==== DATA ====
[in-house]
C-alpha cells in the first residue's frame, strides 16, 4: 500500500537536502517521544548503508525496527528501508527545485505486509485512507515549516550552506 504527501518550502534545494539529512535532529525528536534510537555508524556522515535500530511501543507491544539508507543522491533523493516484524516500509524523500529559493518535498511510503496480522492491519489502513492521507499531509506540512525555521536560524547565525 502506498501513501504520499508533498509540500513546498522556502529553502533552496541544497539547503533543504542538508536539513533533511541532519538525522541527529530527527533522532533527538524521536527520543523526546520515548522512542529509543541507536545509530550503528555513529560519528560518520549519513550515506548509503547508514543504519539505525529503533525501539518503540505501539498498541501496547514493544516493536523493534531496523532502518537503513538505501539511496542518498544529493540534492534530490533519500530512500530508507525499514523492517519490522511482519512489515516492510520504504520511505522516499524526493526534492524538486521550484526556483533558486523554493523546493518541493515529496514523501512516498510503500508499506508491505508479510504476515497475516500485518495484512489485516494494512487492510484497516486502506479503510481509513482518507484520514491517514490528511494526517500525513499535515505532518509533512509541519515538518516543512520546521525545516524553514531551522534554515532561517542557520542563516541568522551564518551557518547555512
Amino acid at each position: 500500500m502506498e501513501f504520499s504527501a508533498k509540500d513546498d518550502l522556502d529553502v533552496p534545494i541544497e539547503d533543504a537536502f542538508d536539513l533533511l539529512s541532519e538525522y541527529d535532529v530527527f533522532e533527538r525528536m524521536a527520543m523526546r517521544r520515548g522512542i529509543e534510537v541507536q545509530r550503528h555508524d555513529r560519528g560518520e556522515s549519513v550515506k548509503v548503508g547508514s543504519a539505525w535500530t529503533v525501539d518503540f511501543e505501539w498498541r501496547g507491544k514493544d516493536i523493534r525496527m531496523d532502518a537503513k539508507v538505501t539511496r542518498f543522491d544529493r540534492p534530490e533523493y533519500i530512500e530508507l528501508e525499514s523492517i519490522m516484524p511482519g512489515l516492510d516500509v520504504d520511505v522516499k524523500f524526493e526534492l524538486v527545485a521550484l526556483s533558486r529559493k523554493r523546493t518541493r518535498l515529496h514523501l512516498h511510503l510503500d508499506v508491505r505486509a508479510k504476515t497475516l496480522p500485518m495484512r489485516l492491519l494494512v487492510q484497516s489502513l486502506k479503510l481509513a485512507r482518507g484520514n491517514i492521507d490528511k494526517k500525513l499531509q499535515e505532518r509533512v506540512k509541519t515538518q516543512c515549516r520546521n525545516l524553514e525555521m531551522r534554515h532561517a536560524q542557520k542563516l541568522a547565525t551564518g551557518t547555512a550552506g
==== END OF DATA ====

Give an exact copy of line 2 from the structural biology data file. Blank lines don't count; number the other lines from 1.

C-alpha cells in the first residue's frame, strides 16, 4: 500500500537536502517521544548503508525496527528501508527545485505486509485512507515549516550552506 504527501518550502534545494539529512535532529525528536534510537555508524556522515535500530511501543507491544539508507543522491533523493516484524516500509524523500529559493518535498511510503496480522492491519489502513492521507499531509506540512525555521536560524547565525 502506498501513501504520499508533498509540500513546498522556502529553502533552496541544497539547503533543504542538508536539513533533511541532519538525522541527529530527527533522532533527538524521536527520543523526546520515548522512542529509543541507536545509530550503528555513529560519528560518520549519513550515506548509503547508514543504519539505525529503533525501539518503540505501539498498541501496547514493544516493536523493534531496523532502518537503513538505501539511496542518498544529493540534492534530490533519500530512500530508507525499514523492517519490522511482519512489515516492510520504504520511505522516499524526493526534492524538486521550484526556483533558486523554493523546493518541493515529496514523501512516498510503500508499506508491505508479510504476515497475516500485518495484512489485516494494512487492510484497516486502506479503510481509513482518507484520514491517514490528511494526517500525513499535515505532518509533512509541519515538518516543512520546521525545516524553514531551522534554515532561517542557520542563516541568522551564518551557518547555512